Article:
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Small Business, Big Profit

C.B. Gavant

Whether you converted your basement into a store or created your own graphics firm from scratch, you’ve spent hours and hours trying to make your company profitable. But most months, you barely break even. How to take your business to the next level — and start bringing in real profits

Wednesday, November 30, 2011

For years, Chavi Zimman* worked as a graphic artist for a successful firm. But when the economy worsened, the company took a nosedive, leading to budget cuts and salary slashes.

When Chavi sized up her new work situation, she decided to make a change —a big one. With her husband’s blessing, she quit her job to open up a graphics business of her own. Chavi, who lives in Lakewood, New Jersey, figured that the advantages of being her own boss and working from home, with minimal overhead, would offset the disadvantages of having to find her own clients and balance her own books.

So she dreamed up a catchy name for her company, created a cute logo, and began to advertise. Business started to trickle in, with many clients attracted to her well-honed professional skills and relatively low prices.

But as the months went by, she noticed something strange … and altogether unsettling. Despite the many hours she was pouring into her business and the hundreds of dollars spent on advertising, she was still barely covering her mortgage and other basic expenses. Her income didn’t even come close to the amount she had received at her old firm. Worse, the hours she spent cultivating clients just seemed to fizzle out.

What was going wrong? Chavi didn’t know, but something had to change fast if her business was going to stay afloat.

Like Chavi, many frum women run businesses, either providing services from their homes or actually opening storefronts and offices to generate parnassah for their families. But too often, these women struggle to make their company profitable. Especially in today’s economy, it’s hard enough to stay solvent. So how can self-employed earners and small-business owners streamline their efforts, make more money — and actually see the fruits of their labor?

 

What It Takes to Succeed

Educating yourself about business fundamentals is a crucial first step. Look into taking a small-business course. You can also gain a lot by attending a small-business convention, such as the one held in Jerusalem earlier this year by Kishor Women’s Professional Network. At the conference, titled “From Dream to Success: Tools to Build Your Business,” several hundred attendees networked with other frum businesswomen and took workshops on how to create — and sustain — a successful company.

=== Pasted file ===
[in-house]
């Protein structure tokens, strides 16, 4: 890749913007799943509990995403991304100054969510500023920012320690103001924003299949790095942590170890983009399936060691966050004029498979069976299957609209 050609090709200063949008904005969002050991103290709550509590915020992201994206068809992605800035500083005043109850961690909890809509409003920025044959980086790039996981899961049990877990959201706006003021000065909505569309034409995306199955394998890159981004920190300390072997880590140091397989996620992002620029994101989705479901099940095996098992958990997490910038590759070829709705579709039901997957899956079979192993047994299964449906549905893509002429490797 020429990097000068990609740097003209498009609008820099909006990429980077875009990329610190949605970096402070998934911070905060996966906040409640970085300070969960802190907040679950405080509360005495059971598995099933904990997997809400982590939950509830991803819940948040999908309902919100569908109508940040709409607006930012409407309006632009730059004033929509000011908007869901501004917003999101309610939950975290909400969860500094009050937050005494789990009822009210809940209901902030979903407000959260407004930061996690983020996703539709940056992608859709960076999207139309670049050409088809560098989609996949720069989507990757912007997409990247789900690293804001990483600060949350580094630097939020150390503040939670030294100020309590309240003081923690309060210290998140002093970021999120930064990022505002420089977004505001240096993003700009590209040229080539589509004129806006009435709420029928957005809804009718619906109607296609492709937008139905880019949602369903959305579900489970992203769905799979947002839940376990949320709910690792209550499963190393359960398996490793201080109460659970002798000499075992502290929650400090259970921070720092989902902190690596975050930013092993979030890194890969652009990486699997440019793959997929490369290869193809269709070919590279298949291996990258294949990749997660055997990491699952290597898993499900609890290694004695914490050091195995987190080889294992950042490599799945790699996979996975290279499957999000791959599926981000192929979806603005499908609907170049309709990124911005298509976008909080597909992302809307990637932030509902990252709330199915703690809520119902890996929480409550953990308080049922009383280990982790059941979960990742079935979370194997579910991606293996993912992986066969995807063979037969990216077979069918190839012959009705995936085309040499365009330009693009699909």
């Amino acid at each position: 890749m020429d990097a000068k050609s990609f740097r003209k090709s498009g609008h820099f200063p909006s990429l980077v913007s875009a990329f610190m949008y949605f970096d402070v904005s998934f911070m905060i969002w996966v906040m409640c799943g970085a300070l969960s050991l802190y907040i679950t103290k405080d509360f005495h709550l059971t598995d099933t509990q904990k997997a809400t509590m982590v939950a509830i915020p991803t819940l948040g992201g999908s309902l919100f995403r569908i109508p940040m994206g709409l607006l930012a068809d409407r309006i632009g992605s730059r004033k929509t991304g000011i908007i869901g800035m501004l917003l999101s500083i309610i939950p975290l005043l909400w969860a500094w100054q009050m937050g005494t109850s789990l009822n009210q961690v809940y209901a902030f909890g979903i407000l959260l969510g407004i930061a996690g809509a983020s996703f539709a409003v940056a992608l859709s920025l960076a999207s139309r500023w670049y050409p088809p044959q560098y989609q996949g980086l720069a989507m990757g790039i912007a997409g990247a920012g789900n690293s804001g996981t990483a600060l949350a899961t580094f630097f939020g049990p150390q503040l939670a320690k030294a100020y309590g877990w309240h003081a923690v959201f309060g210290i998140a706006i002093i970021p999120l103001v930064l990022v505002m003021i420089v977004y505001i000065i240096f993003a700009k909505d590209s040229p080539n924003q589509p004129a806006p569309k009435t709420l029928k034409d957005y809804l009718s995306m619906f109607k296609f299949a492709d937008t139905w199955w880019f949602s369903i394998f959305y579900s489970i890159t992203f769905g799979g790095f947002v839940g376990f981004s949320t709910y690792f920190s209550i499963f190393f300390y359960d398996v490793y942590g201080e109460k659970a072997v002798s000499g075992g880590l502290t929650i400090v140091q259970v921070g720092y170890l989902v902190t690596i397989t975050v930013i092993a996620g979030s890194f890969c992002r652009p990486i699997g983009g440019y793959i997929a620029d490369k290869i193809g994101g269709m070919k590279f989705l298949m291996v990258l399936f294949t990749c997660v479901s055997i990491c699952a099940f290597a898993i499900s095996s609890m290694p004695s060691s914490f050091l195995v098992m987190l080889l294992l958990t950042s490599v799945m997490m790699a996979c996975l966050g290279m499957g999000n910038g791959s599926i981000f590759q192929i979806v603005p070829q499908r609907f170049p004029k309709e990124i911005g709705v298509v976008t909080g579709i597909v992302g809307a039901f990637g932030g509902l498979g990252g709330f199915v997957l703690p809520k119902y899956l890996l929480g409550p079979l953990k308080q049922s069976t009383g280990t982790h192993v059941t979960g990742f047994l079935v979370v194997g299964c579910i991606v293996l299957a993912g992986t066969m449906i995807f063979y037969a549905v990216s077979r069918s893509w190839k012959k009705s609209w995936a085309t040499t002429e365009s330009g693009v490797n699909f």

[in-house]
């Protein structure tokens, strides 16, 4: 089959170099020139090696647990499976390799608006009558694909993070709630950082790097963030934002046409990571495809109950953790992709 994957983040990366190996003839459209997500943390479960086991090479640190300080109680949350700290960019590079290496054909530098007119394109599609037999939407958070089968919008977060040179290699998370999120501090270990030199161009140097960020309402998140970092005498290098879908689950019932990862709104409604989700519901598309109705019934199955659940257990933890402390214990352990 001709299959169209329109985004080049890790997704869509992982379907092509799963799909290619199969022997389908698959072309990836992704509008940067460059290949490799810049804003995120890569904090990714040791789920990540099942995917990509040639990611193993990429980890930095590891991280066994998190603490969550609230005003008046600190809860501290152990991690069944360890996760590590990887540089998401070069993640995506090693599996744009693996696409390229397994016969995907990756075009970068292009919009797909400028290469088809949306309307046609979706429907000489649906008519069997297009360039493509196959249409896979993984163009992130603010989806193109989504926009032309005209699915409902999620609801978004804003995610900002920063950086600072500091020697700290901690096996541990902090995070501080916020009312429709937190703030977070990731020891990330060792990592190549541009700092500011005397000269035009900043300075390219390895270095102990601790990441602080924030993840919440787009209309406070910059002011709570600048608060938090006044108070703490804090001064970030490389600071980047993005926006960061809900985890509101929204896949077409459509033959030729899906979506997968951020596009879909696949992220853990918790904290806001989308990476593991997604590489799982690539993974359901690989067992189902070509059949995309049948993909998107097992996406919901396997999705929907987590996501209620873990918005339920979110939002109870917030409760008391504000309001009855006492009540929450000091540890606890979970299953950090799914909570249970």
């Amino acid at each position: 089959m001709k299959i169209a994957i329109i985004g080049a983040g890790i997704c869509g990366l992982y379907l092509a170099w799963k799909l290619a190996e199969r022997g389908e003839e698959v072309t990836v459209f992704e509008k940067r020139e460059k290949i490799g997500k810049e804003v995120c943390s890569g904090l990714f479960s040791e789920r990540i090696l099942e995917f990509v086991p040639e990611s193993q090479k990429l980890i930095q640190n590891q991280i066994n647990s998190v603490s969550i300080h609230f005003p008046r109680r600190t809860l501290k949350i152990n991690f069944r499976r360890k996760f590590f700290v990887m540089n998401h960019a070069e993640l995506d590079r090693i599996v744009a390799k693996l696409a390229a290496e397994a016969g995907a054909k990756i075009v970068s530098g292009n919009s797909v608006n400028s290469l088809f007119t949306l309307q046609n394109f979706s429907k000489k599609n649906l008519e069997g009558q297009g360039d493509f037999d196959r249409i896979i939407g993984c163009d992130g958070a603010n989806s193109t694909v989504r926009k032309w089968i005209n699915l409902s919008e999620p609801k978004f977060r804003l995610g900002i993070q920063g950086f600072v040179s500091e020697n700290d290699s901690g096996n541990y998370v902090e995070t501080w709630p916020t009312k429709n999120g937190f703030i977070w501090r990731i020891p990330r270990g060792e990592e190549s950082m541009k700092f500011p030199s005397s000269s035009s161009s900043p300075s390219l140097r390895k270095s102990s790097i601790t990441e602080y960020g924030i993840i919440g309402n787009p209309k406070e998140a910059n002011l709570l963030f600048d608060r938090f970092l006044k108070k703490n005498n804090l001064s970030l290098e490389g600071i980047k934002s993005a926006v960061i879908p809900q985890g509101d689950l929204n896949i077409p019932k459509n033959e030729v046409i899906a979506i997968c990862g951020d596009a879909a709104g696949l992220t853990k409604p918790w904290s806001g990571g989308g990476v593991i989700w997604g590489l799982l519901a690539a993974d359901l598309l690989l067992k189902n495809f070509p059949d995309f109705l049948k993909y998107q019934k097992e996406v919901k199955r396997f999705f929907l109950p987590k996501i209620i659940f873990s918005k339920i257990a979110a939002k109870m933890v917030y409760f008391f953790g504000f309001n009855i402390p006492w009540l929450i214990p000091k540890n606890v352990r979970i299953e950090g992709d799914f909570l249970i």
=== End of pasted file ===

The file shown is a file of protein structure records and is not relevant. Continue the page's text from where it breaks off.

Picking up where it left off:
As participants learned, there’s a big difference between running a business, and running it well. How do you know if you have the elements necessary to manage a successful company? One way to tell, says Debra Kodish, founder and president of a Jerusalem-based investment bank called Kodish Capital, is if you can answer “yes” to most of the following questions: Are you passionate about your business? Are you filling a need? Are you cutting costs for others? Do you know who you’re selling to and who your target audience is?

Ideally, these questions should be asked before your business is launched, but even if your business is struggling, it’s not too late to ask the questions. Consider it an opportunity to reevaluate your business plan. If your passion has shifted or the money isn’t coming in, you should take a good hard look at what you’re doing and see what can be done differently.

Admittedly, this may take a few hours, or even days. “Having a business is like having another child. It’s just as demanding, if not more,” comments Naomi Elbinger, cofounder of MavenMall, a new online shopping mall for frum women. Indeed, running your own company requires a serious time commitment in the beginning when you’re launching your “baby” — and every step along the way. “I wouldn’t be doing it if I didn’t want to learn and create and contribute something to the world,” Naomi adds.

Beyond business basics and clocking in enough hours, your personal sense of ethics can also impact how much money you bring in. “If you’re a person of absolute integrity, that will be reflected in your numbers,” asserts Bella Werzberger, a New York-based personal success coach whose specialty is in career and business coaching.

“We built our business on emes,” agrees Gilda Naiman, owner of Gifts by Gilda and the Silver Gallery, two highly successful shops in Baltimore. “Whenever anything comes up, we always ask sh’eilos. When you do the right thing, Hashem takes care of the rest.” (See sidebar)

“We started out 27 years ago with a line of ten silver-plated items,” adds Gilda. “The fact that we’ve kept on growing is pure siyata d’Shmaya.”

 

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MM217
 
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